Syria has told Kofi Annan, the special peace envoy of the UN and Arab League, that it will halt all fighting by Thursday morning but reserves the right to respond to any attack by “armed terrorist groups”, his spokesman said.
In a letter the Syrian Foreign Ministry said Damascus agreed “to cease all military fighting throughout Syrian territory as of 6 am (0300 GMT) tomorrow, Thursday,” Ahmad Fawzi said.
The statement also said that the Syrian government reserves “the right to respond proportionately to any attacks carried out by armed terrorist groups against civilians, government forces or public and private property”.
Annan said he would continue to work with the government and opposition to ensure complete implementation of his six-point peace plan.
The government’s pledge to stop army operations means the opposition must now also honour the ceasefire, Russia’s deputy foreign minister said.
“The Syrian government has declared it will cease fire as of 6 am on April 12. Now it’s up to the armed opposition,” Deputy Foreign Minister Gennady Gatilov said on Twitter. “Those are the conditions of the Annan plan.”
Al Jazeera’s Cath Turner, reporting from the UN in New York, said the statement by the Syrian government “has been greeted with a great deal of suspicion and cynicism”.
“Susan Rice, the US ambassador to the UN, and the current president of the UN Security Council, spoke about the letter that has been submitted by president Assad, and she was very clear in the fact that she was not taking anything in that letter at its word, because, she said, President Assad did not have a very good track record at keeping his word,” our correspondent said.
Meanwhile, Annan has welcomed Iranian support for his efforts to secure peace in Syria, telling Tehran that it can be “part of the solution”.
Annan was speaking in Tehran on Wednesday following talks with Ali Akbar Salehi, the Iranian foreign minister.
While endorsing Annan’s peace plan, which calls for the ceasefire by Thursday, Salehi said Syria’s government needed to be given time to implement reforms.
Tehran is considered a key regional ally of Syrian President Bashar al-Assad, who faces growing international pressure over the crackdown by security forces that has seen cities shelled and thousands of people killed.
Annan stressed again the urgency of finding a way to end the killing and to provide humanitarian assistance to those in need, before getting all parties to the table.
“The political process must be Syrian-led and respect the aspirations of the Syrian people,” Annan said.
“What is important is that governments in the region and beyond work with Syria to resolve the crisis.
“The geopolitical position of Syria is such that any miscalculation can have unimaginable consequences.”
‘Further militarisation disastrous’
Regarding a ceasefire agreement which requires Syrian government forces to halt operations by April 12, Annan said he had received assurances that the deadline would be honoured.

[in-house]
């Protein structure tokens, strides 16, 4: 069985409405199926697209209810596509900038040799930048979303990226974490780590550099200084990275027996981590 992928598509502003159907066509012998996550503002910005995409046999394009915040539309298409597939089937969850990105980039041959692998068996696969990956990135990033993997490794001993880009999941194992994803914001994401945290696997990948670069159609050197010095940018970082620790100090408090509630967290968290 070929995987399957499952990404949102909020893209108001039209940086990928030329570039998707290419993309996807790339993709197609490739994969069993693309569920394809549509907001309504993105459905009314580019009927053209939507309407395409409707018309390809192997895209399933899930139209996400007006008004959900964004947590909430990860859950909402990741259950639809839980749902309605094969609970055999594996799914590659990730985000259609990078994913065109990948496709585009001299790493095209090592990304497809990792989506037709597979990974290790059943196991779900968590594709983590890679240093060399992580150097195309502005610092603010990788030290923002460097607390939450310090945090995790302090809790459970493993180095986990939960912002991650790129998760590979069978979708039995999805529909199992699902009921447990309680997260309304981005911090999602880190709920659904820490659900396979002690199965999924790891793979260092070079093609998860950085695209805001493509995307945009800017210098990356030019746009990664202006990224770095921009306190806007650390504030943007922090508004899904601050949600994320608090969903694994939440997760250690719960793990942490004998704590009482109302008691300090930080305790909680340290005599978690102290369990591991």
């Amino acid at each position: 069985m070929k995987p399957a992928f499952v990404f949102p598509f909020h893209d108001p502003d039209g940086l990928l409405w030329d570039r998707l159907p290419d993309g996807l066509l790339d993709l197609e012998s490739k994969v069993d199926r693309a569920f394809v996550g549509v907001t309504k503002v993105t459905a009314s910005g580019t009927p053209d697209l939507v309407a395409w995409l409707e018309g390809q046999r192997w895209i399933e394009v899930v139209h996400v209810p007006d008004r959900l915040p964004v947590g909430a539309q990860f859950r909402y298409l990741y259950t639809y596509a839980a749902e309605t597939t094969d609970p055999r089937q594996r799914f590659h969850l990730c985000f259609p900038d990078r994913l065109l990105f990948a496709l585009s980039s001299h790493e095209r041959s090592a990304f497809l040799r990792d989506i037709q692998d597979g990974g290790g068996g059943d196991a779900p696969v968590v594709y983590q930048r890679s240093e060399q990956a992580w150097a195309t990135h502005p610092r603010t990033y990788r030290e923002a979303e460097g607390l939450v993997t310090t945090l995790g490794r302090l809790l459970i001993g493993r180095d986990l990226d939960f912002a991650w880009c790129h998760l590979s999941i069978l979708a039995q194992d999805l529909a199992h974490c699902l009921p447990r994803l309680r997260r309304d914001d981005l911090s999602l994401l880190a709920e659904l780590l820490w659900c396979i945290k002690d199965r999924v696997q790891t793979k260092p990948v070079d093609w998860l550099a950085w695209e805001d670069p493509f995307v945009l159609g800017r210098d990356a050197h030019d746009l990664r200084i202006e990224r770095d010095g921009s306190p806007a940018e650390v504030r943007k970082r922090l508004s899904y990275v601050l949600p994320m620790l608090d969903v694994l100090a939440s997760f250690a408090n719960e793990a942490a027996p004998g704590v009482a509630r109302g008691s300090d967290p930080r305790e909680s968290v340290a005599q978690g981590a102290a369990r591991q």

“If everyone respects it I think by six in the morning on Thursday we shall see improved conditions on the ground,” Annan said.
Answering a question whether he supported calls by some countries, such as Saudi Arabia and Qatar, to arm the Syrian opposition, Annan said “any further militarisation will be disastrous”.
Salehi offered qualified Iranian support for Annan’s efforts.
“We believe the people of Syria, like other countries, have the right to enjoy all the rights enjoyed by other world nations, such as freedom of political parties, freedom of elections, a constitution that encompasses all the wishes of a nation,” he said.
“At the same time, we have announced that we oppose interference in the affairs of all countries, including Syria.
“The government of Bashar al-Assad has promised change to meet the demands of the people… and in fact the opportunity must be given to the Syrian government.”
Annan’s peace plan, presented last month, calls on the Syrian government to withdraw troops from towns and end the use of heavy weaponry.
Under the plan, both the army and opposition fighters must adhere to the ceasefire.
Walid al-Muallem, the Syrian foreign minister, on Tuesday demanded guarantees from Annan that the opposition fighters would also honour any truce.
“We will not ask the terrorist groups, which are killing, kidnapping and destroying infrastructure, for guarantees. We want Annan to give us these guarantees,” Muallem said during a visit to Moscow.
Syria failed to observe a Tuesday deadline to withdraw its forces from urban areas, and activists reported fresh violence on Wednesday.
The Local Co-ordination Committees said there was shelling of several opposition-held neighbourhoods in the central city of Homs.
The UK-based Syrian Observatory for Human Rights said “tens of army vehicles” were deploying in the southern town of Maaraba amid intense shooting.
The Syrian National Council’s spokeswoman Basma Kodmani said that if Assad does not show signs of adhering to the ceasefire, the UN Security Council must set an ultimatum with the will to enforce by power.
“What we would like to see is a unanimous decision by members of the Security Council that sends an ultimatum to the regime with a deadline that is not too far down the road that says on such and such a date enforcement measures will intervene”, Kodmani told Reuters.
Assad’s forces have killed more than 9,000 people in the past year, according to a UN estimate. Damascus says “armed terrorist groups” have killed more than 2,500 soldiers and security personnel.